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Congresswoman Wexton Votes to Secure American Elections

Today, Congresswoman Jennifer Wexton (VA-10) voted in favor of H.R. 2722, the Securing America’s Federal Elections (SAFE) Act of 2019. The SAFE Act, which passed the House this afternoon, is an election security bill that would help update our nation’s voting systems and bring American election security into the 21st century. It builds on the important election reforms that were included in H.R. 1, the For the People Act.

“In 2016, Russian hackers tried to break into Virginia's election systems,” said Congresswoman Jennifer Wexton. “The threat of election interference is real and it is urgent--it does not discriminate between red or blue states. It's not just about the Russians or any one election. Passing the SAFE Act is about securing our elections from all threats--foreign or otherwise. We need to protect our democracy while we still have one.”

During the 2016 election cycle, Virginia was among 21 states that were targeted by Russian-sponsored hackers. While they were not able to break into Virginia’s election systems, state election officials expedited Virginia’s transition to a paper-based ballot system in response to the threat of election interference.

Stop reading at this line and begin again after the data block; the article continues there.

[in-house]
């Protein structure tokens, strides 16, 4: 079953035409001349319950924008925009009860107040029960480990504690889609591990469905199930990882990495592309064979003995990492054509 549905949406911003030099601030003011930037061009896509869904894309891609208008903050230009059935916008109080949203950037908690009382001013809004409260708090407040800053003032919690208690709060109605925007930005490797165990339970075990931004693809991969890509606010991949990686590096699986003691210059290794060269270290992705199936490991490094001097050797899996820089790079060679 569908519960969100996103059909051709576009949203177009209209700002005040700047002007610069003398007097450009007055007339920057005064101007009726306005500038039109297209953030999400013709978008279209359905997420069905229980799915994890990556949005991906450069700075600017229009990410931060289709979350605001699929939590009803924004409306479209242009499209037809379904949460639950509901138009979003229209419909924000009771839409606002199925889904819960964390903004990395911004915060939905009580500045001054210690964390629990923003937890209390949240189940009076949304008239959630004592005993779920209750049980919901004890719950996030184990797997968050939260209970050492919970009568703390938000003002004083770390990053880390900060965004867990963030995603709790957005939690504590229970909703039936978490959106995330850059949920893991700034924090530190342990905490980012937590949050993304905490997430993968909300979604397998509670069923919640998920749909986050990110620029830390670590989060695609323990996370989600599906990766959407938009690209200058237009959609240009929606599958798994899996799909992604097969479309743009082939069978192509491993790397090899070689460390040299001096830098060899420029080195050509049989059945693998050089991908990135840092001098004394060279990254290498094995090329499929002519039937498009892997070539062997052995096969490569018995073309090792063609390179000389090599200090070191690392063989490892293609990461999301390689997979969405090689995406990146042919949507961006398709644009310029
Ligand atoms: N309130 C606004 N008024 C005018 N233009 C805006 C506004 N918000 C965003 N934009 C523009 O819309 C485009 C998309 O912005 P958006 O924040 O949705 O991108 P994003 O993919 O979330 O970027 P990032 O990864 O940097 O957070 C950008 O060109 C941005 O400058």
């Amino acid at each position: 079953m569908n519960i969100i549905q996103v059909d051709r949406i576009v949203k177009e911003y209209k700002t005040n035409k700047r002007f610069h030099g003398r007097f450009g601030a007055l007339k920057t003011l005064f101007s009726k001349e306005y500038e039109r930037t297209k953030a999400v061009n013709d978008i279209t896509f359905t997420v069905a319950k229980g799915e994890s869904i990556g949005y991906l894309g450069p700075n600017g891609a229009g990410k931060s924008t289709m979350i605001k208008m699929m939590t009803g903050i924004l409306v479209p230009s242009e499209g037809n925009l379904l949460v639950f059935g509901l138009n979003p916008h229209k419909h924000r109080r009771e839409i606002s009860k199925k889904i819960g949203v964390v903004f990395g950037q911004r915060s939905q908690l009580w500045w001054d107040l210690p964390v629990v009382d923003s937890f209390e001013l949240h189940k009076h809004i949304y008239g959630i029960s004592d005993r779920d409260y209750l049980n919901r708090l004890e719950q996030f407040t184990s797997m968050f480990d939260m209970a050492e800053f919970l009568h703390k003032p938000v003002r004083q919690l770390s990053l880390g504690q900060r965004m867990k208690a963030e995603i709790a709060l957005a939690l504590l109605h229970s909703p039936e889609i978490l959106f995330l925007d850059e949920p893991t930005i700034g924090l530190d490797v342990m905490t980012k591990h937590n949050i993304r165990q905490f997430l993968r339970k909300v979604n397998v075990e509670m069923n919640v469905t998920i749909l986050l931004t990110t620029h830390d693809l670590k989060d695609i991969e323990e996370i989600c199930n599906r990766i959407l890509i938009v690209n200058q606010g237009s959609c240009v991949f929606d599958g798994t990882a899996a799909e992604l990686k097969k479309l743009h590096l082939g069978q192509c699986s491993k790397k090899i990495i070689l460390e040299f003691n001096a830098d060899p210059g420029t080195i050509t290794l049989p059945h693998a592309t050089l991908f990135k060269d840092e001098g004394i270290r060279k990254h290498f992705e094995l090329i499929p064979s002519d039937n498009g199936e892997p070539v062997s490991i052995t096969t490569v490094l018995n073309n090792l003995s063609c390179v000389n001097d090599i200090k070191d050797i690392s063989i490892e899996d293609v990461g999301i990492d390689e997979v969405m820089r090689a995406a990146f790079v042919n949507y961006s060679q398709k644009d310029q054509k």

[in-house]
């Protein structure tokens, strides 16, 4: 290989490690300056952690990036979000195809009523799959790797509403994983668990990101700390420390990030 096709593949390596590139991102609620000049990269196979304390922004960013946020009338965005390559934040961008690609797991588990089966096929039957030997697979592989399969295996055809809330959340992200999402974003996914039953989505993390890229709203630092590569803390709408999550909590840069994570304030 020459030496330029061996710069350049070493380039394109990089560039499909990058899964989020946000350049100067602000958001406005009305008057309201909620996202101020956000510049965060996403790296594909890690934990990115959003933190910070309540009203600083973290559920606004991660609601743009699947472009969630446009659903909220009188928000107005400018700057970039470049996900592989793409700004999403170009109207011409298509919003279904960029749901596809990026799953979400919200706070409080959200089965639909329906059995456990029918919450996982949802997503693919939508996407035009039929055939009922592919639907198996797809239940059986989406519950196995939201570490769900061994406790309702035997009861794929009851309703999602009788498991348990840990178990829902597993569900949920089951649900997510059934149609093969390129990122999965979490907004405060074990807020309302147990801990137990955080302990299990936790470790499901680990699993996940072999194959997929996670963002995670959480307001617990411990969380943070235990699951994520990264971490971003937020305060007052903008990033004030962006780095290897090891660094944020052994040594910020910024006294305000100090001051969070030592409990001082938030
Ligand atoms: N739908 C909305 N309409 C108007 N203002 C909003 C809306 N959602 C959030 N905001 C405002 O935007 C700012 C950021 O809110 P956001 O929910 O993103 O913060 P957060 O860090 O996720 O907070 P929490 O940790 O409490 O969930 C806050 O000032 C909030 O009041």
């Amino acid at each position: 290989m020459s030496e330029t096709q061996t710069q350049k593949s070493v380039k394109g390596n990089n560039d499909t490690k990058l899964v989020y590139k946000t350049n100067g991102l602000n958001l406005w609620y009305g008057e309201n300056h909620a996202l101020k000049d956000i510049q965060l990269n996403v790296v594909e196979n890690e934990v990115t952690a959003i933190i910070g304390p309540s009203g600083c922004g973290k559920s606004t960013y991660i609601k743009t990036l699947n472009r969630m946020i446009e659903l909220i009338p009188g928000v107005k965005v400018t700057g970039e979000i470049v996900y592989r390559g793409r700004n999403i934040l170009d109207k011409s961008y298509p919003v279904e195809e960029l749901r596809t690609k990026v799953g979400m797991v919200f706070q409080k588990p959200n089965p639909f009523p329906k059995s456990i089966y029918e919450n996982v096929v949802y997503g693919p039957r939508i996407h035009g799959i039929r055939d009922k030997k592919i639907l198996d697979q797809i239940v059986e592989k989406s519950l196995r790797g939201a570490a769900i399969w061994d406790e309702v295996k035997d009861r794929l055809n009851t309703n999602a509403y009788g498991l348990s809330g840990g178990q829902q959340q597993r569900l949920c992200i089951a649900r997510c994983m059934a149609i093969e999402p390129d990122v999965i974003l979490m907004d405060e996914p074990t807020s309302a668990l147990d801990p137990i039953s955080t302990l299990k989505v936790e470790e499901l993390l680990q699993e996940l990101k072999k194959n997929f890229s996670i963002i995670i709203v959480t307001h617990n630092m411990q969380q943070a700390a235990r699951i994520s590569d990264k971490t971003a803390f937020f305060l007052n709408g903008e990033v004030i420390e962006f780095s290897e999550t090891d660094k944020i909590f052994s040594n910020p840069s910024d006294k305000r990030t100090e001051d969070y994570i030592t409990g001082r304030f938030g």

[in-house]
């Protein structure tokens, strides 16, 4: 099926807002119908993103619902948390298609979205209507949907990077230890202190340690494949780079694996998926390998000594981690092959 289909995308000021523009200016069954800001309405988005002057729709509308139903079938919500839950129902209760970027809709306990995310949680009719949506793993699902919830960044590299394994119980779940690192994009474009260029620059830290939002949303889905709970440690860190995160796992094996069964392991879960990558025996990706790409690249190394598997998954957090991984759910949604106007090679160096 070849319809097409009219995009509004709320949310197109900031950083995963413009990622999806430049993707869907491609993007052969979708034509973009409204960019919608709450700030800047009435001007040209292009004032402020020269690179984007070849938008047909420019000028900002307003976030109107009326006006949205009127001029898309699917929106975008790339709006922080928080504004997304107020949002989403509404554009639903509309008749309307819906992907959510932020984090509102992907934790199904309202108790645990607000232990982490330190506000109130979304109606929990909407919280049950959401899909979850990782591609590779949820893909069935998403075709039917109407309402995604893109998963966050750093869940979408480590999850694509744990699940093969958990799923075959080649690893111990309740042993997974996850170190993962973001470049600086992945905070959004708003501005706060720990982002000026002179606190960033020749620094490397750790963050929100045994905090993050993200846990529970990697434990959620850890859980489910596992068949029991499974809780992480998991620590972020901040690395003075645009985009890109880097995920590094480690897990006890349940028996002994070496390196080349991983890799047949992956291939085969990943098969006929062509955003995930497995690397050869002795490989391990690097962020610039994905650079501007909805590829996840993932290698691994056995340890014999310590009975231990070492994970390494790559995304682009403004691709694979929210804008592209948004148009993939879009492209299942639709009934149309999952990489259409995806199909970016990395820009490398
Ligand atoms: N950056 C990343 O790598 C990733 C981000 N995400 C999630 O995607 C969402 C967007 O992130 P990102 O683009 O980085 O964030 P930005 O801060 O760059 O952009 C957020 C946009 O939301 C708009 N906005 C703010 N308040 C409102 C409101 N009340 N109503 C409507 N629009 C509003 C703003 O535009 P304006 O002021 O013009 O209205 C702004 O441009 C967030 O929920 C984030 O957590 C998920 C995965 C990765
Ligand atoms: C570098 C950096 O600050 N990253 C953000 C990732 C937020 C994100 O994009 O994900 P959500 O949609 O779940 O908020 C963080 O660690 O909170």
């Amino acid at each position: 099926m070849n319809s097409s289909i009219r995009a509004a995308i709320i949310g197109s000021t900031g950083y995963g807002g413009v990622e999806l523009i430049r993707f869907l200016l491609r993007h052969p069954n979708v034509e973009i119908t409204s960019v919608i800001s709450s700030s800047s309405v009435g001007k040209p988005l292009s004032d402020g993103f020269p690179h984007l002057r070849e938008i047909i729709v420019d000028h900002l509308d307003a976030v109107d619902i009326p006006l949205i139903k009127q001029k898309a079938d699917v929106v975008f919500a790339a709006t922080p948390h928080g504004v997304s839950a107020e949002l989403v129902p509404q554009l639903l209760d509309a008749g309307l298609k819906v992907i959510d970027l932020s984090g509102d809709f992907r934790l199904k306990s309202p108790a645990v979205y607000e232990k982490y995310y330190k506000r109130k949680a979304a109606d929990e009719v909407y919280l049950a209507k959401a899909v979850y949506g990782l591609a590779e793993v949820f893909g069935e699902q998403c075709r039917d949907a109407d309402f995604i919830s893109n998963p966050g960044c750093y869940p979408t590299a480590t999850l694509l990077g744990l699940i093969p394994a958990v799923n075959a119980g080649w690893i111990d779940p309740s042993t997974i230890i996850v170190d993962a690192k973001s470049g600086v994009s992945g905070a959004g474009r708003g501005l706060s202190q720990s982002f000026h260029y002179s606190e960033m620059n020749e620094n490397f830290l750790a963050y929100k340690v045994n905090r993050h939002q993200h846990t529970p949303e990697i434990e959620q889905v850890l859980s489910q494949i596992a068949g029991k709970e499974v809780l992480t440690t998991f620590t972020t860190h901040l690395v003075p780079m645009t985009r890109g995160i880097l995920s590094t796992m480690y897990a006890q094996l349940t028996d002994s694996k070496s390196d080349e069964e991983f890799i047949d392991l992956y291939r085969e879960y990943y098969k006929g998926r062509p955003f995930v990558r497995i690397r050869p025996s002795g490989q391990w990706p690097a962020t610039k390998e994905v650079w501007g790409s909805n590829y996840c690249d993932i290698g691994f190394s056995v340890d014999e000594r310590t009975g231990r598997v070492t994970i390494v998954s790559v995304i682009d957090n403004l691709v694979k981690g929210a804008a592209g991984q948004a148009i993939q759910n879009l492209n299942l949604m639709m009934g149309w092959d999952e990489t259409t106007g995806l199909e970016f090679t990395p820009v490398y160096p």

Earlier this week, the House Committee on Science, Space, and Technology held a hearing on voting technology vulnerabilities. Congresswoman Wexton highlighted the need to be able to effectively audit for errors in vote counts in light of the widespread attempts to manipulate election systems.

The SAFE Act is supported by numerous organizations, including Common Cause, End Citizens United Action Fund, Network Lobby for Catholic Social Justice, NAACP, and Public Citizen.

WATCH: Congresswoman Wexton debates in support of the SAFE Act on the House floor.

The SAFE Act:

  • Authorizes $600 million in Voting System Security Improvement Grants for states to modernize and secure their election infrastructure. 
  • Authorizes $175 million every two years to states to maintain the state’s election infrastructure.
  • Mandates that voting systems use individual, durable, voter-verified paper ballots – a widely agreed upon reform to protect our elections from manipulation.
  • Requires states to conduct post-election risk-limiting audits to ensure election integrity;  whether it is a programming error or a cyber-attack, these audits help detect inaccuracies.
  • Sets strict cybersecurity standards for both election technology vendors and for voting systems.
  • Fosters accountability for election technology vendors, creating a “qualified election infrastructure vendor” designation. 
  • Bans Internet accessibility or connectivity for devices on which ballots are marked or counted. 
  • Requires voting machines to be manufactured in the United States.